Bruce Hoffmeister’s Path From SVP Of Revenue Management To Global CIO Of Marriott
Bruce Hoffmeister’s path to the role of Global CIO of Marriott has been an interesting one. He actually grew in the Finance function of the company. Having minored in computer science as an undergraduate before receiving his MBA with concentrations in finance and accounting, he had an appreciation for technology. He realized early that there was power at the nexus of technology and finance. One way in which he brought the functions closer together at Marriott was by developing a training module for IT employees on the basics of finance, with a special emphasis on the financial metrics that were of particular importance to the hospitality industry. An example is revenue per available room, or RevPAR, as it is commonly referred to in the industry. He found that too few members of the IT team were familiar with its make-up, and therefore were disconnected with the role IT could play in improving it. His training modules ensured that more people in IT were thinking about applying technology to great value for the company.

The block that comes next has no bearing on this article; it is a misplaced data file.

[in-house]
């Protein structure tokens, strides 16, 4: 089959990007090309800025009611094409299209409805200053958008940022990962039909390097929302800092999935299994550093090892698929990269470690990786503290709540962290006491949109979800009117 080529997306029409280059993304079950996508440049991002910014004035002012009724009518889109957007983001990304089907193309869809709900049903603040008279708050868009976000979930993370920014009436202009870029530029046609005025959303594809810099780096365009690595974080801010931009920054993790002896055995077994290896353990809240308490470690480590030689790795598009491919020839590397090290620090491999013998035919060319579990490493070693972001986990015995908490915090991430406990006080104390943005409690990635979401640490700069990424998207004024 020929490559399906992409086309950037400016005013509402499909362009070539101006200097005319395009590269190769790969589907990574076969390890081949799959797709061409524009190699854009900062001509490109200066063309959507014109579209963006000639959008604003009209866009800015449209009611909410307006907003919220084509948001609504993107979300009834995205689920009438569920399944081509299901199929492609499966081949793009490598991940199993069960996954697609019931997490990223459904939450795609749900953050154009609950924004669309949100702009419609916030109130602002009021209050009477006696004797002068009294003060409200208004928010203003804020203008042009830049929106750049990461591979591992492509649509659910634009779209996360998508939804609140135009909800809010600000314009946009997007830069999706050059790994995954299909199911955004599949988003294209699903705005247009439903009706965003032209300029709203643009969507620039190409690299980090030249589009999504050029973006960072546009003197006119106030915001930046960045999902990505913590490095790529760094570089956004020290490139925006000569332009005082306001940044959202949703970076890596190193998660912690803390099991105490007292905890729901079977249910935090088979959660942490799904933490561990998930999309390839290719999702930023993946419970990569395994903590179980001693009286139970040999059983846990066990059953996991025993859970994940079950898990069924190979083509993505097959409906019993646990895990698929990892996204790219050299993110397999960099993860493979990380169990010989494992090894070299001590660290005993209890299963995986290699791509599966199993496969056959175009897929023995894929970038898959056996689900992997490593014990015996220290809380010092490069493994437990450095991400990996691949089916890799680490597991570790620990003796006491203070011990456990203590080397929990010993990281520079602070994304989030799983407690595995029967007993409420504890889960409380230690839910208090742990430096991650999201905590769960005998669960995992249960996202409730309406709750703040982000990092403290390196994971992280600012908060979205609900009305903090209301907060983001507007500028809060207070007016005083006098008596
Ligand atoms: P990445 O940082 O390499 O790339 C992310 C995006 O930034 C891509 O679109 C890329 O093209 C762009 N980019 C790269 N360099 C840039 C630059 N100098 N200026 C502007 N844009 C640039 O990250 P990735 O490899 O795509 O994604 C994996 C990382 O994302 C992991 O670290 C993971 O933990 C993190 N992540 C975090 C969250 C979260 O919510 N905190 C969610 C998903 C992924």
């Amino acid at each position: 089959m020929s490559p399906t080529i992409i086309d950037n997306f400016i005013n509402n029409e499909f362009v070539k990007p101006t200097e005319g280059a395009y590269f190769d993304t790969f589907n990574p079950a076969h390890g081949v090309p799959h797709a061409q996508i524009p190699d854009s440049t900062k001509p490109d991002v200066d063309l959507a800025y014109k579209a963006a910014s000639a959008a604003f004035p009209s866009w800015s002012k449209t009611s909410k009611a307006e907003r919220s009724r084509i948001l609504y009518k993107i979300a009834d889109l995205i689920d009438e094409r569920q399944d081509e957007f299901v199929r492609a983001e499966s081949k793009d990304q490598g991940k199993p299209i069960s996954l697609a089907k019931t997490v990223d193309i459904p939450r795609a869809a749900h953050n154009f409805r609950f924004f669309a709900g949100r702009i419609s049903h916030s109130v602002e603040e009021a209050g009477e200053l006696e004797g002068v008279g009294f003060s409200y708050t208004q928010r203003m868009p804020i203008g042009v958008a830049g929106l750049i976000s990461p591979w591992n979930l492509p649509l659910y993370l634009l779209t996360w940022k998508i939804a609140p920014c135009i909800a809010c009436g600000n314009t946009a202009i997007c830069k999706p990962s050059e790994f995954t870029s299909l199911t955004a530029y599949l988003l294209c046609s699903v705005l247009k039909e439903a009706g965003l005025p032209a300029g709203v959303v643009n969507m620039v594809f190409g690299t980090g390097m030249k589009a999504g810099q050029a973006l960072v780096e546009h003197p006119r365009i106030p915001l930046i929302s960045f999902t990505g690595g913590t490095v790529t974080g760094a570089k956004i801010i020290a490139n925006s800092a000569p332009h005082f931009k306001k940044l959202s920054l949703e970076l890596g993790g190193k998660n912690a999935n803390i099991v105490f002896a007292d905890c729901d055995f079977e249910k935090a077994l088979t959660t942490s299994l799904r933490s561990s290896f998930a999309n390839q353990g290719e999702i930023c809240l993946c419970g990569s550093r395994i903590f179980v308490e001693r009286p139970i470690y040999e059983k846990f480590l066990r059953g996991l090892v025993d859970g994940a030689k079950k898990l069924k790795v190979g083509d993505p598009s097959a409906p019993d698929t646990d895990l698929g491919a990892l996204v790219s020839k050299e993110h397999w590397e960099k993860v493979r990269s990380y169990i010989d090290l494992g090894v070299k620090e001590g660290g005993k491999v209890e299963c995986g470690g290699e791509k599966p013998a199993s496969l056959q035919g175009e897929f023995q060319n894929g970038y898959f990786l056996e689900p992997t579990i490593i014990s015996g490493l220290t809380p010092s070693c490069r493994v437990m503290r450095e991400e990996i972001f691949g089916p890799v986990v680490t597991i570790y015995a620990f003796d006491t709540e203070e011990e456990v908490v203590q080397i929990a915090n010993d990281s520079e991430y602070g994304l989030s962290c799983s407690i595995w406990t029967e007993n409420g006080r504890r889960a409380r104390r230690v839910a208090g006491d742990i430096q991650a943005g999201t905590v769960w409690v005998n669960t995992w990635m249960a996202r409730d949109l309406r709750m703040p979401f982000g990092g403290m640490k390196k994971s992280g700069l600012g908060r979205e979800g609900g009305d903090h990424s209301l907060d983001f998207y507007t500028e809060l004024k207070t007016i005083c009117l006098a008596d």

Just as more IT employees had reason to think further about finance, Hoffmeister had more reason to think about the power of technology. He left his post as SVP of Global Revenue Management to become the head of Global Sales & Marketing Technology and the Shared Services before becoming Global CIO.
When I asked Hoffmeister about the logic of his rising to the role with his background, he indicated that he believed he was the right person for the role at the time he took it, but he also said that he realizes that the needs of a company change, and the ideal executive today may be the wrong one in the future as needs change. This humility is rare among executives with such a broad purview, and has served Hoffmeister well in focusing on the present needs of Marriott, but also in preparing the future leaders of the IT function.
(To listen to an extended audio version of this interview, please click this link. This is the sixth article in the Business CIO series, featuring executives who have emerged from other corporate functions to become CIOs. To read future articles in this series, please click the “Follow” link above.)